Further reflection on assignment 3

My tutor provides feedback on assignments in a multi-stage format which I find extremely helpful. First he makes a pdf of my assignment post and marks up my text and/or images with specific comments. Next he creates a framework formative feedback form and sends both these documents to me. We then arrange a date to discuss it all online, which might be a week later or more. This interval gives me time to go through his comments and make changes that now seem appropriate, and means that the subsequent online session is far more productive and useful than it would otherwise be.

In my assignment 3 I had considered transfer-printing my images by hand onto muslin, and my tutor’s marked-up pdf suggested that I give it a go. I immediately realised that it would indeed be a good thing to do, even though I’d already gone down a different fabric-printing route which had produced an outcome that had received a positive response during peer critique. So I spent the next two days doing this, and found the exercise to be unexpectedly revealing as it led me down a train of thought that allowed me to see the images I’d made for the assignment in a very different light.

The first thing I noticed about this new print was the fact that the materiality of the images was strongly emphasised due to the grain of the muslin fabric, and that this seemed particularly prominent where there was fabric texture present in the image itself. I also noted that the muslin’s association with its mundane uses like straining and bandaging brought an everydayness into the images and made this presentation of them very different to that of the organza print, which has a more dreamlike and exotic presence in which the banal details act as disruptive elements.

These observations led me to realise that the shifting emphasis of the different formats I’d produced (individual prints on photo paper and the two fabric collations) was in itself intensely autobiographical. Simultaneously I saw with the force of a revelation just how much of my personal story the images actually reveal – something that I really hadn’t understood until that moment. I saw that they speak directly about a sense of solitude and the routines that have been a key element in the long period of adjustment I’ve been going through since my 25-year relationship ended unexpectedly last year – routines that create calming familiarity and track incremental change in the small shifts that occur in their repetitions.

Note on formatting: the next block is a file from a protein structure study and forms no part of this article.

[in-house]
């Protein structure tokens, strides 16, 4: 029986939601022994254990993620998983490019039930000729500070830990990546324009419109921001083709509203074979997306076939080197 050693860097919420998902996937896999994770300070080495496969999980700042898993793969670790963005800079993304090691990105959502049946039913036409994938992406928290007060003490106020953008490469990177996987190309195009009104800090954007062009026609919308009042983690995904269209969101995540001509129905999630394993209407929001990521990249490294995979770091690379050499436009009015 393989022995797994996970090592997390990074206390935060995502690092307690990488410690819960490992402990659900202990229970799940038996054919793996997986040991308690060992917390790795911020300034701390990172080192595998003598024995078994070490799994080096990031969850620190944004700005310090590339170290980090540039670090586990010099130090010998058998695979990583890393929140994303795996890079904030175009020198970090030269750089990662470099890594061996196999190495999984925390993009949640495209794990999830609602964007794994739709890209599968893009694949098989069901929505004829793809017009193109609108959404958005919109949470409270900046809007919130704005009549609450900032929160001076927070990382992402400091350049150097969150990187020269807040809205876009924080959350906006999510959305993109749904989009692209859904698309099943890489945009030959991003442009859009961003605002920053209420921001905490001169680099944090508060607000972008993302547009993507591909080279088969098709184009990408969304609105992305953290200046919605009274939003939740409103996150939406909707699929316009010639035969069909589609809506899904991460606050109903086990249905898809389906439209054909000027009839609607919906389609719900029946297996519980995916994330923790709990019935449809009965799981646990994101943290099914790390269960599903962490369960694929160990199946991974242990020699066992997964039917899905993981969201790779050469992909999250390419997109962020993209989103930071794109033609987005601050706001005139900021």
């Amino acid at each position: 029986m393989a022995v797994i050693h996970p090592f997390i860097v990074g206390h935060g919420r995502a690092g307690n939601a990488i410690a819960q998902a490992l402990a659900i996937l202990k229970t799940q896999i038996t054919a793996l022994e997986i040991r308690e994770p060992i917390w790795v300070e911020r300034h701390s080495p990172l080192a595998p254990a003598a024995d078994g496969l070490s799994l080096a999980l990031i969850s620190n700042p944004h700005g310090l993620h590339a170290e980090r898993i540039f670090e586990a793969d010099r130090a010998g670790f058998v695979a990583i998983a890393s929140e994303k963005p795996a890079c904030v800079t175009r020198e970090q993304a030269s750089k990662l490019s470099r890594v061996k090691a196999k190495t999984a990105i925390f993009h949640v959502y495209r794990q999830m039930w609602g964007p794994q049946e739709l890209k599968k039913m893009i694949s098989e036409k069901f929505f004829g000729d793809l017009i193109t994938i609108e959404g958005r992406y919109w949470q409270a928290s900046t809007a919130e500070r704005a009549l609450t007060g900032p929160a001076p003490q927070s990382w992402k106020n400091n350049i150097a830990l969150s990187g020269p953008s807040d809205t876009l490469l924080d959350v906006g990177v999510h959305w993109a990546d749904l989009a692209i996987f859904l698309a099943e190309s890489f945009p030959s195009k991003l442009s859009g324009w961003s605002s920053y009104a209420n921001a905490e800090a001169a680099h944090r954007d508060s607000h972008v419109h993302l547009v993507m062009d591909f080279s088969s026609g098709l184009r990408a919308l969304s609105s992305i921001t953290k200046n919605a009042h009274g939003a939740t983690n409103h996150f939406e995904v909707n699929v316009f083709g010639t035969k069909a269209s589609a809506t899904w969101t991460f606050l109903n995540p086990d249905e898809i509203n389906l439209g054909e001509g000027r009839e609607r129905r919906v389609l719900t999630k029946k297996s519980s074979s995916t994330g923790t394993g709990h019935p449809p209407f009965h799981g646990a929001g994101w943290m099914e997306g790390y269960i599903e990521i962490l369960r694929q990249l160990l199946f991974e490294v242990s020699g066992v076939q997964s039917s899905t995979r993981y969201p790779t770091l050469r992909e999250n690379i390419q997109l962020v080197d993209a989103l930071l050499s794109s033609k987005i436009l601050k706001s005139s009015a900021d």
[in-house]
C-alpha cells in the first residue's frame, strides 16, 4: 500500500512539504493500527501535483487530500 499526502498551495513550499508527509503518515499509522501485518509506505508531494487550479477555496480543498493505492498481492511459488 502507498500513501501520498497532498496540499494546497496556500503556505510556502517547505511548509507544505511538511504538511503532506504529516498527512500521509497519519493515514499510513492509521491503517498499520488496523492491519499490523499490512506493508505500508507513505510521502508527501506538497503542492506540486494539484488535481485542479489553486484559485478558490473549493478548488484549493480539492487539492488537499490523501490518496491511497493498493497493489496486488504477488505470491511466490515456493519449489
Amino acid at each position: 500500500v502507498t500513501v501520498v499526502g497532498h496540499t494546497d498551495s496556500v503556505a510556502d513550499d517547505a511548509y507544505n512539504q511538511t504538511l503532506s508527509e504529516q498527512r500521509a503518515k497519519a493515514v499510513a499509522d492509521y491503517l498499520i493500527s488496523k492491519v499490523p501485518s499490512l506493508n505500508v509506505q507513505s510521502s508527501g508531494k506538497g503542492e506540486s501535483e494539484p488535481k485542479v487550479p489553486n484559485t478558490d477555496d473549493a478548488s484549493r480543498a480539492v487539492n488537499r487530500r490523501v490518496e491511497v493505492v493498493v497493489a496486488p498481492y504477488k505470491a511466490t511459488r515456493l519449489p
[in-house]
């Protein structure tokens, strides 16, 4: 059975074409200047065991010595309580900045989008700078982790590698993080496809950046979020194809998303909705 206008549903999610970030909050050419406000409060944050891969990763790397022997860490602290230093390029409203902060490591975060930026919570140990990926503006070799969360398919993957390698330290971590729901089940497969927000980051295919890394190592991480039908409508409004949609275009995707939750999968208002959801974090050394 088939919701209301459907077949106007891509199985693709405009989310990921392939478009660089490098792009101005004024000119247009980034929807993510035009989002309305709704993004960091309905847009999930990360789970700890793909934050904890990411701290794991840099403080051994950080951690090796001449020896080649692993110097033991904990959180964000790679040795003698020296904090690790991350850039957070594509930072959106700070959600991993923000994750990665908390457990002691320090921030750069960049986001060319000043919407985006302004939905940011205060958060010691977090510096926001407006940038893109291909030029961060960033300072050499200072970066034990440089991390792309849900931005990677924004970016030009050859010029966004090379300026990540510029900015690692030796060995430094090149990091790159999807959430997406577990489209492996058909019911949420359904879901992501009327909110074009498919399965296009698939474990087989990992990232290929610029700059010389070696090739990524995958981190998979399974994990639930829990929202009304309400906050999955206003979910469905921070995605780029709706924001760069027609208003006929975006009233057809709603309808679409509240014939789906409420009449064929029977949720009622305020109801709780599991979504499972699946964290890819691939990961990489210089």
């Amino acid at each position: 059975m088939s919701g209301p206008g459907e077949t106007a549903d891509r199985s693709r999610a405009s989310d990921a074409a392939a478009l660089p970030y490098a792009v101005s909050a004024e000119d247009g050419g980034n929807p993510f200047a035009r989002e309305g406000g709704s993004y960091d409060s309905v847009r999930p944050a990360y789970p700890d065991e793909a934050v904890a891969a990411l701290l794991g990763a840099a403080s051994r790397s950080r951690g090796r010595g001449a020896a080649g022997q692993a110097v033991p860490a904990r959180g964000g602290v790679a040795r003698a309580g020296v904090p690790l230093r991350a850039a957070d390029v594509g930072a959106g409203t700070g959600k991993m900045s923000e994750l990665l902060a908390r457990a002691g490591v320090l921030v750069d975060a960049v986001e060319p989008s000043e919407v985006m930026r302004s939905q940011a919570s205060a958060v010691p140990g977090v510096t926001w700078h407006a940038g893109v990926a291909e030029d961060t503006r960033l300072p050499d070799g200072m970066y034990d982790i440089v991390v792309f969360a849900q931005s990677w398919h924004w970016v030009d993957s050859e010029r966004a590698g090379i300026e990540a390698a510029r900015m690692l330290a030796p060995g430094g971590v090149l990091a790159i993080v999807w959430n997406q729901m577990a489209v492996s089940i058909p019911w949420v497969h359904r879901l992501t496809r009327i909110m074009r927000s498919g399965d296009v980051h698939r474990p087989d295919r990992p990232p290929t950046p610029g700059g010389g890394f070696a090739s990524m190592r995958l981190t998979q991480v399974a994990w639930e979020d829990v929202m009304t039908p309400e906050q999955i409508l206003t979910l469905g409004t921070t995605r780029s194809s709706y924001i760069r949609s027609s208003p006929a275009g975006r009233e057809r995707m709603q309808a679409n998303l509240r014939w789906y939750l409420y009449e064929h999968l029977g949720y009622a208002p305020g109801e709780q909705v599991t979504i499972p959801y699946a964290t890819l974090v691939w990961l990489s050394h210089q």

It is the second part of this equation that I recognised in the multiple formats, and I began to consider creating a book and a video to provide further shifting perspectives on the work. My ultimate idea was to combine all five formats into a single installation, with the video displayed at around 3 x 2 metres, the organza hung in an open space where its ephemerality can be appreciated and where passing bodies cause it to flutter, the photo prints and muslin hung on adjacent walls with the prints matching the 3 x 4 layout of the images on muslin, and copies of the book available for viewing at a table. I discussed all these observations and ideas with my tutor in our subsequent online tutorial, and while he strongly emphasised the positive role of experimentation and encouraged me to continue exploring the idea that combining multiple formats can offer a sense of change through repetition, he also cautioned me not to overload the assessors with too much material when the time comes for assessment

Since then I have created the book and the video is a continuing work in progress. I plan to make a final decision about which of the five formats to submit shortly before the time comes to send the materials off. While the muslin print experiment is perhaps the least likely of the formats I will choose, it has played a vital role in the development of this project by changing my understanding of the work. In so doing, it also showed me that images can pick up far more of the photographer’s interests and preoccupations than they might consciously intend. I had actually considered using the story of my relationship breakdown for this autobiographical assignment, but had discarded the idea at an early stage when I found that the images I was making were essentially clichéd, although I did reclaim two of them for this later attempt in which my original intention was simply to document my daily life as seen through my own eyes. There are important lessons for me in this experience, one being that it’s better to approach a subject via mood and intuition than by trying to create visuals in my mind’s eye and then photograph them, and another being the value of experimentation even when it seems unlikely to add much to the outcome of a work.